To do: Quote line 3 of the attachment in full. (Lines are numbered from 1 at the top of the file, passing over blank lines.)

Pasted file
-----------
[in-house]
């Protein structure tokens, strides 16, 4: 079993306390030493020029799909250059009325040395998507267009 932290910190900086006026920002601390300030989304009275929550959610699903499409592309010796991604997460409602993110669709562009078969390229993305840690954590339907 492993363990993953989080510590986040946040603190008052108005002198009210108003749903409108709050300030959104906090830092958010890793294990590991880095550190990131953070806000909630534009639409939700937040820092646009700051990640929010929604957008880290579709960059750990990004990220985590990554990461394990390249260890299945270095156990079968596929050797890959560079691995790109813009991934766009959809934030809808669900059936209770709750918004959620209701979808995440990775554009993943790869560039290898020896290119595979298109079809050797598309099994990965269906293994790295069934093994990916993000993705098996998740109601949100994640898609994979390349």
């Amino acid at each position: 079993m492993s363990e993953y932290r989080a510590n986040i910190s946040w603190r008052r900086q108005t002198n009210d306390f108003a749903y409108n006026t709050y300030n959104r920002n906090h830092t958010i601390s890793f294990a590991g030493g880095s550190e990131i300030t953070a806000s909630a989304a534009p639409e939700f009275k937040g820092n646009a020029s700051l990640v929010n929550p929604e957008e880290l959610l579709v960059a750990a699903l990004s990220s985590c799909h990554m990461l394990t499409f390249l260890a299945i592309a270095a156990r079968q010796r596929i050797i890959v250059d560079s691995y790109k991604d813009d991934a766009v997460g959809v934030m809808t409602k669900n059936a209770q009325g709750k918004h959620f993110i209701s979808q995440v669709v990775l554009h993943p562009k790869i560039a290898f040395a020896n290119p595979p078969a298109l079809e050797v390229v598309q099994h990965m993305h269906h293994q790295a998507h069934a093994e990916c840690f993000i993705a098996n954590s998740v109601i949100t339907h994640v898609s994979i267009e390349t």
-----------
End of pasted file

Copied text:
């Amino acid at each position: 079993m492993s363990e993953y932290r989080a510590n986040i910190s946040w603190r008052r900086q108005t002198n009210d306390f108003a749903y409108n006026t709050y300030n959104r920002n906090h830092t958010i601390s890793f294990a590991g030493g880095s550190e990131i300030t953070a806000s909630a989304a534009p639409e939700f009275k937040g820092n646009a020029s700051l990640v929010n929550p929604e957008e880290l959610l579709v960059a750990a699903l990004s990220s985590c799909h990554m990461l394990t499409f390249l260890a299945i592309a270095a156990r079968q010796r596929i050797i890959v250059d560079s691995y790109k991604d813009d991934a766009v997460g959809v934030m809808t409602k669900n059936a209770q009325g709750k918004h959620f993110i209701s979808q995440v669709v990775l554009h993943p562009k790869i560039a290898f040395a020896n290119p595979p078969a298109l079809e050797v390229v598309q099994h990965m993305h269906h293994q790295a998507h069934a093994e990916c840690f993000i993705a098996n954590s998740v109601i949100t339907h994640v898609s994979i267009e390349t």